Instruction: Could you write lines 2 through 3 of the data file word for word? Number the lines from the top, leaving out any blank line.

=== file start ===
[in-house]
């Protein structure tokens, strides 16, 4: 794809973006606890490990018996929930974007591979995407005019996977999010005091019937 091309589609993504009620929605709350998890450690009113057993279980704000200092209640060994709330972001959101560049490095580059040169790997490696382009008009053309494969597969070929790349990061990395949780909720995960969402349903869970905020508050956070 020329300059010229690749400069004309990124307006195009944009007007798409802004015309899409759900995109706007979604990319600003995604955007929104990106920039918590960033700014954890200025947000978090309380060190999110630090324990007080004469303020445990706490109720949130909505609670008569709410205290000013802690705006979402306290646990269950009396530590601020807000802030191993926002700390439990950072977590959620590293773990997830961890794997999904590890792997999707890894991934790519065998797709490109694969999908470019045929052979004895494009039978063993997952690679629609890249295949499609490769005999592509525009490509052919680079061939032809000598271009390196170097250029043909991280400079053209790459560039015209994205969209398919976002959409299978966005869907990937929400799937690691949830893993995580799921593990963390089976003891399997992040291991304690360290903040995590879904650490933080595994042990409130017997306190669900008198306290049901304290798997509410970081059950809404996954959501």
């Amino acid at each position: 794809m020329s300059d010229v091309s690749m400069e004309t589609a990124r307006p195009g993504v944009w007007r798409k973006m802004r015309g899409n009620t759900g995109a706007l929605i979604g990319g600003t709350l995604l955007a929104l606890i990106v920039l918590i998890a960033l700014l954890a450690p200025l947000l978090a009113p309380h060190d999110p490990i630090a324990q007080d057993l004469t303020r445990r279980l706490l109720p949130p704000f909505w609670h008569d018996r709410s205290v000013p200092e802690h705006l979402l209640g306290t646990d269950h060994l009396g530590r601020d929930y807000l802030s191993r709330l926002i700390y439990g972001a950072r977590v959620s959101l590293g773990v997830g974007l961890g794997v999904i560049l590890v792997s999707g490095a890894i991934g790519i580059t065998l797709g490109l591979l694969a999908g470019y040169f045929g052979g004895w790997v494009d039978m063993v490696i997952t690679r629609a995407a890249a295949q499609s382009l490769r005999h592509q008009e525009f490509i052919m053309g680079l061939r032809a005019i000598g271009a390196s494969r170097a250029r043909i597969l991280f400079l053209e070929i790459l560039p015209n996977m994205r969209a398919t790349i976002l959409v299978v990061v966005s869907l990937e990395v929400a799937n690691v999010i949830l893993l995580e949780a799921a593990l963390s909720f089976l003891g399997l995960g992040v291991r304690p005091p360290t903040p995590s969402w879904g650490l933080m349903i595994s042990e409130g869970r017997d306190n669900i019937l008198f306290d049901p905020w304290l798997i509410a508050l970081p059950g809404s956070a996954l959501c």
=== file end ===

């Protein structure tokens, strides 16, 4: 794809973006606890490990018996929930974007591979995407005019996977999010005091019937 091309589609993504009620929605709350998890450690009113057993279980704000200092209640060994709330972001959101560049490095580059040169790997490696382009008009053309494969597969070929790349990061990395949780909720995960969402349903869970905020508050956070 020329300059010229690749400069004309990124307006195009944009007007798409802004015309899409759900995109706007979604990319600003995604955007929104990106920039918590960033700014954890200025947000978090309380060190999110630090324990007080004469303020445990706490109720949130909505609670008569709410205290000013802690705006979402306290646990269950009396530590601020807000802030191993926002700390439990950072977590959620590293773990997830961890794997999904590890792997999707890894991934790519065998797709490109694969999908470019045929052979004895494009039978063993997952690679629609890249295949499609490769005999592509525009490509052919680079061939032809000598271009390196170097250029043909991280400079053209790459560039015209994205969209398919976002959409299978966005869907990937929400799937690691949830893993995580799921593990963390089976003891399997992040291991304690360290903040995590879904650490933080595994042990409130017997306190669900008198306290049901304290798997509410970081059950809404996954959501």
């Amino acid at each position: 794809m020329s300059d010229v091309s690749m400069e004309t589609a990124r307006p195009g993504v944009w007007r798409k973006m802004r015309g899409n009620t759900g995109a706007l929605i979604g990319g600003t709350l995604l955007a929104l606890i990106v920039l918590i998890a960033l700014l954890a450690p200025l947000l978090a009113p309380h060190d999110p490990i630090a324990q007080d057993l004469t303020r445990r279980l706490l109720p949130p704000f909505w609670h008569d018996r709410s205290v000013p200092e802690h705006l979402l209640g306290t646990d269950h060994l009396g530590r601020d929930y807000l802030s191993r709330l926002i700390y439990g972001a950072r977590v959620s959101l590293g773990v997830g974007l961890g794997v999904i560049l590890v792997s999707g490095a890894i991934g790519i580059t065998l797709g490109l591979l694969a999908g470019y040169f045929g052979g004895w790997v494009d039978m063993v490696i997952t690679r629609a995407a890249a295949q499609s382009l490769r005999h592509q008009e525009f490509i052919m053309g680079l061939r032809a005019i000598g271009a390196s494969r170097a250029r043909i597969l991280f400079l053209e070929i790459l560039p015209n996977m994205r969209a398919t790349i976002l959409v299978v990061v966005s869907l990937e990395v929400a799937n690691v999010i949830l893993l995580e949780a799921a593990l963390s909720f089976l003891g399997l995960g992040v291991r304690p005091p360290t903040p995590s969402w879904g650490l933080m349903i595994s042990e409130g869970r017997d306190n669900i019937l008198f306290d049901p905020w304290l798997i509410a508050l970081p059950g809404s956070a996954l959501c």